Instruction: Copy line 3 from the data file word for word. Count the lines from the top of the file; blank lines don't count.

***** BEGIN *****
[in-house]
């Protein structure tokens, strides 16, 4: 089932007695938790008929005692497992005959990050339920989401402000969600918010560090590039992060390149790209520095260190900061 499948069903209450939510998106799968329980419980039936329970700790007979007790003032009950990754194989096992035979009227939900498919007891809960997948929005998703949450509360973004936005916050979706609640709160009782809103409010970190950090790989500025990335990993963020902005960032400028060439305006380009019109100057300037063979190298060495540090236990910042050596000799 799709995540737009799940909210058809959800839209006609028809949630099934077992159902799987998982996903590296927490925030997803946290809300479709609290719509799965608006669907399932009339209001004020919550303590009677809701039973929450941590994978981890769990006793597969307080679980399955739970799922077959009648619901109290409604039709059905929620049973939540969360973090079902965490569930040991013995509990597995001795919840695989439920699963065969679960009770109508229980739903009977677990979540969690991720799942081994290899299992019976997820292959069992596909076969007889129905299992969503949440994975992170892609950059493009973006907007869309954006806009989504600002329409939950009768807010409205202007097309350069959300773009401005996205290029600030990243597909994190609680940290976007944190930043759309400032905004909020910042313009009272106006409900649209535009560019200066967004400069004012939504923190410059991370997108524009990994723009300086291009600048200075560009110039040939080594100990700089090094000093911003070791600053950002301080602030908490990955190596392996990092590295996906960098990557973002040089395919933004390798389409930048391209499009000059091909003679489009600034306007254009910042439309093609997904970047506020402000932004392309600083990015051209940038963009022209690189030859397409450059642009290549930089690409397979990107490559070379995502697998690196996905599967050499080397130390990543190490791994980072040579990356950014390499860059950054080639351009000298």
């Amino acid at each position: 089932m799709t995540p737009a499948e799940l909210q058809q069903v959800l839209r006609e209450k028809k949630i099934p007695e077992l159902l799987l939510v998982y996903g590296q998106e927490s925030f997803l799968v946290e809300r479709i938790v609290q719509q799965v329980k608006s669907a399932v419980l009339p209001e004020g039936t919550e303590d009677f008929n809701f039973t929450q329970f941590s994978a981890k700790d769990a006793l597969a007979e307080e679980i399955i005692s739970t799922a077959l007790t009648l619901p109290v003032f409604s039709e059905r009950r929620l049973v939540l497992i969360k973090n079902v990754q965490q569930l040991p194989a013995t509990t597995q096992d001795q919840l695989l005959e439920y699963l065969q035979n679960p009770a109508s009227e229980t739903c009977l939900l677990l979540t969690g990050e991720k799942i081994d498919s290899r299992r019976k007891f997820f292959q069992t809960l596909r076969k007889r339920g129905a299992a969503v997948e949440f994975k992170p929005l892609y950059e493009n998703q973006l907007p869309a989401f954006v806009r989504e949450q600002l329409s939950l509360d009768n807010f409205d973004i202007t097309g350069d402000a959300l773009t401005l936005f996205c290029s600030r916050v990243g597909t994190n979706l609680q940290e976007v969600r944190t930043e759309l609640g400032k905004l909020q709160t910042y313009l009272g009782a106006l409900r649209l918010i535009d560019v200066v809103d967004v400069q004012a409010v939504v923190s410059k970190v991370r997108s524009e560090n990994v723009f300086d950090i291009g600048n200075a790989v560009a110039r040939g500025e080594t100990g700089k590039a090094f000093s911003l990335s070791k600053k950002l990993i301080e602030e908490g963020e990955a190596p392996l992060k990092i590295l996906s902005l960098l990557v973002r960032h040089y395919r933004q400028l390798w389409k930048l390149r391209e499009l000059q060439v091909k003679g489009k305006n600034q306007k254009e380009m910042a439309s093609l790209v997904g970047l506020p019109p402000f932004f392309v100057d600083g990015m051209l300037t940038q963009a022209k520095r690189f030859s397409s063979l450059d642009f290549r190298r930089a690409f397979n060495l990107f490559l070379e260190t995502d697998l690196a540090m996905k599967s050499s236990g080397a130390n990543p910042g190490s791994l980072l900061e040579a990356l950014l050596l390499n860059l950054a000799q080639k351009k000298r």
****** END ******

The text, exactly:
């Amino acid at each position: 089932m799709t995540p737009a499948e799940l909210q058809q069903v959800l839209r006609e209450k028809k949630i099934p007695e077992l159902l799987l939510v998982y996903g590296q998106e927490s925030f997803l799968v946290e809300r479709i938790v609290q719509q799965v329980k608006s669907a399932v419980l009339p209001e004020g039936t919550e303590d009677f008929n809701f039973t929450q329970f941590s994978a981890k700790d769990a006793l597969a007979e307080e679980i399955i005692s739970t799922a077959l007790t009648l619901p109290v003032f409604s039709e059905r009950r929620l049973v939540l497992i969360k973090n079902v990754q965490q569930l040991p194989a013995t509990t597995q096992d001795q919840l695989l005959e439920y699963l065969q035979n679960p009770a109508s009227e229980t739903c009977l939900l677990l979540t969690g990050e991720k799942i081994d498919s290899r299992r019976k007891f997820f292959q069992t809960l596909r076969k007889r339920g129905a299992a969503v997948e949440f994975k992170p929005l892609y950059e493009n998703q973006l907007p869309a989401f954006v806009r989504e949450q600002l329409s939950l509360d009768n807010f409205d973004i202007t097309g350069d402000a959300l773009t401005l936005f996205c290029s600030r916050v990243g597909t994190n979706l609680q940290e976007v969600r944190t930043e759309l609640g400032k905004l909020q709160t910042y313009l009272g009782a106006l409900r649209l918010i535009d560019v200066v809103d967004v400069q004012a409010v939504v923190s410059k970190v991370r997108s524009e560090n990994v723009f300086d950090i291009g600048n200075a790989v560009a110039r040939g500025e080594t100990g700089k590039a090094f000093s911003l990335s070791k600053k950002l990993i301080e602030e908490g963020e990955a190596p392996l992060k990092i590295l996906s902005l960098l990557v973002r960032h040089y395919r933004q400028l390798w389409k930048l390149r391209e499009l000059q060439v091909k003679g489009k305006n600034q306007k254009e380009m910042a439309s093609l790209v997904g970047l506020p019109p402000f932004f392309v100057d600083g990015m051209l300037t940038q963009a022209k520095r690189f030859s397409s063979l450059d642009f290549r190298r930089a690409f397979n060495l990107f490559l070379e260190t995502d697998l690196a540090m996905k599967s050499s236990g080397a130390n990543p910042g190490s791994l980072l900061e040579a990356l950014l050596l390499n860059l950054a000799q080639k351009k000298r």